Penelope Fitzgerald: A Life by Hermione Lee. (Vintage) Elusive and eccentric, Fitzgerald (1916-2000) published her first book, a biography, when she was 58 and went on to win the Man Booker Prize with her third novel a few years later. Lee, a veteran biographer of literary figures (including Edith Wharton and Virginia Woolf), approaches her subject with surgical precision in this volume, one of the Book Review’s 10 Best of 2014.

’til The Well Runs Dry by Lauren Francis-Sharma. (Picador/Holt) In 1940s Trinidad, Marcia Garcia, the heroine of this debut novel, is quietly raising two young boys alone under mysterious circumstances and building a reputation as one of the best seamstresses for the island’s elite. When a handsome police officer meets her, he is instantly besotted (even seeking the help of a local obeah woman), which sets in motion a tumultuous, decades-long romance.

Lincoln And The Power Of The Press: The War For Public Opinion by Harold Holzer. (Simon & Schuster) Newspapers wielded significant influence in the era, and Lincoln was particularly concerned about managing his legacy and public image. Holzer’s fascinating study examines Lincoln’s political life through his relationship with the press, which was often antagonistic yet quickly became symbiotic.

If I Fall, If I Die by Michael Christie. (Hogarth) Will, 11 years old and the son of a profoundly agoraphobic mother, has been confined to his home for years. After cautiously venturing outside, he soon makes a friend, attends school and discovers the freedom of skateboarding. Christie’s novel explores the resilience of a child’s spirit in the wake of psychological upset and lasting trauma.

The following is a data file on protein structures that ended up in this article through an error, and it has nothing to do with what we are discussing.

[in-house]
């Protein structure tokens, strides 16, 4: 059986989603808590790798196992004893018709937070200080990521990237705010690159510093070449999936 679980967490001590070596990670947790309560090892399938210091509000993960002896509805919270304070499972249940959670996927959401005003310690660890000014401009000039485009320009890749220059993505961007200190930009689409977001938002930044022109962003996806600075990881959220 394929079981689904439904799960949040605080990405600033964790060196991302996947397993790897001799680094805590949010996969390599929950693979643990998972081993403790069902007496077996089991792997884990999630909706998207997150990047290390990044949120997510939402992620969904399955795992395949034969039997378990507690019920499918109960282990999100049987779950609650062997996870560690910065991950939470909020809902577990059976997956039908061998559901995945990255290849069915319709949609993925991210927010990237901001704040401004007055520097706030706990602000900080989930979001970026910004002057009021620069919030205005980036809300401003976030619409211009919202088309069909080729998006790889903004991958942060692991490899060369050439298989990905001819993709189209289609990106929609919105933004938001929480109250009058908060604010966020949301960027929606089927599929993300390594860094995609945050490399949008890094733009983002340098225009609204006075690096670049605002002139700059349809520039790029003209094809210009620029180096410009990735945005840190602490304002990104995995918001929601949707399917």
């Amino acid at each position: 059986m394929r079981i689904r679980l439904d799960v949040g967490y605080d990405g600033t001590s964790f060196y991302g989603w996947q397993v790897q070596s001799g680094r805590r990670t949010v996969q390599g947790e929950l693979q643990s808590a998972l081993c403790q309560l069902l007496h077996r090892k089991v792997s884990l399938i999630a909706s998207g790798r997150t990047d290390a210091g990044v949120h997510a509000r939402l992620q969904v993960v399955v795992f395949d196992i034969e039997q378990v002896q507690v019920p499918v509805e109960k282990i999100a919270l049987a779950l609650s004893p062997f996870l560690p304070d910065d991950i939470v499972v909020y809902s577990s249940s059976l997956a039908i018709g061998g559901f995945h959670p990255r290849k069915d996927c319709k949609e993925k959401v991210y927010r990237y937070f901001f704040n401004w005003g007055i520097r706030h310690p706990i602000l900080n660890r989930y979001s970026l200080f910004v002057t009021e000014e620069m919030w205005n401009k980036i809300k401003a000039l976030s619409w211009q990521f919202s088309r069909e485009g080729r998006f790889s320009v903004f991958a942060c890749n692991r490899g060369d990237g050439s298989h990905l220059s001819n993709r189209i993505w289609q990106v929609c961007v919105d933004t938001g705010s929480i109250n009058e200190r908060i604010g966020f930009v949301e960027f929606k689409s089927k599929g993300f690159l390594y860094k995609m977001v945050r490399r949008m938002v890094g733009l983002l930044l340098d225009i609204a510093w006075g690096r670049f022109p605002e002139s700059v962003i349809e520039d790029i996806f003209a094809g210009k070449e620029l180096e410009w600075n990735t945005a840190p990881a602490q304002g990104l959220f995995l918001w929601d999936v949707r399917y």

Midnight At The Pera Palace: The Birth Of Modern Istanbul by Charles King. (Norton) Taking its title from a once-grand hotel, a favorite of passengers traveling on the Orient Express, King’s account charts Istanbul’s transition from the Ottoman Empire’s longtime capital (then widely known as Constantinople) to a vibrant, cosmopolitan city of musicians, émigrés and entrepreneurs in a newly independent Turkish republic. At the heart of the story is the city’s interwar efforts to forge an identity both modern and Muslim.

We Are Pirates by Daniel Handler. (Bloomsbury) Handler, the author behind the pseudonym Lemony Snicket, tells the stories of Gwen, a restless teenager who shoplifts and is entranced by pirate tales; and her father, a creatively unfulfilled record producer who dreams of starting a new radio show. Both father and daughter share an outlaw spirit, which leads them into adventures rich with comedy and horror.

100 Essays I Don't Have Time To Write: On Umbrellas And Sword Fights, Parades And Dogs, Fire Alarms, Children, And Theater by Sarah Ruhl. (Farrar, Straus & Giroux.) “One must not think of life as an intrusion,” writes Ruhl, who uses her experiences as a playwright and mother to interrogate the nature of creativity, truth and moral objectivity in this collection.

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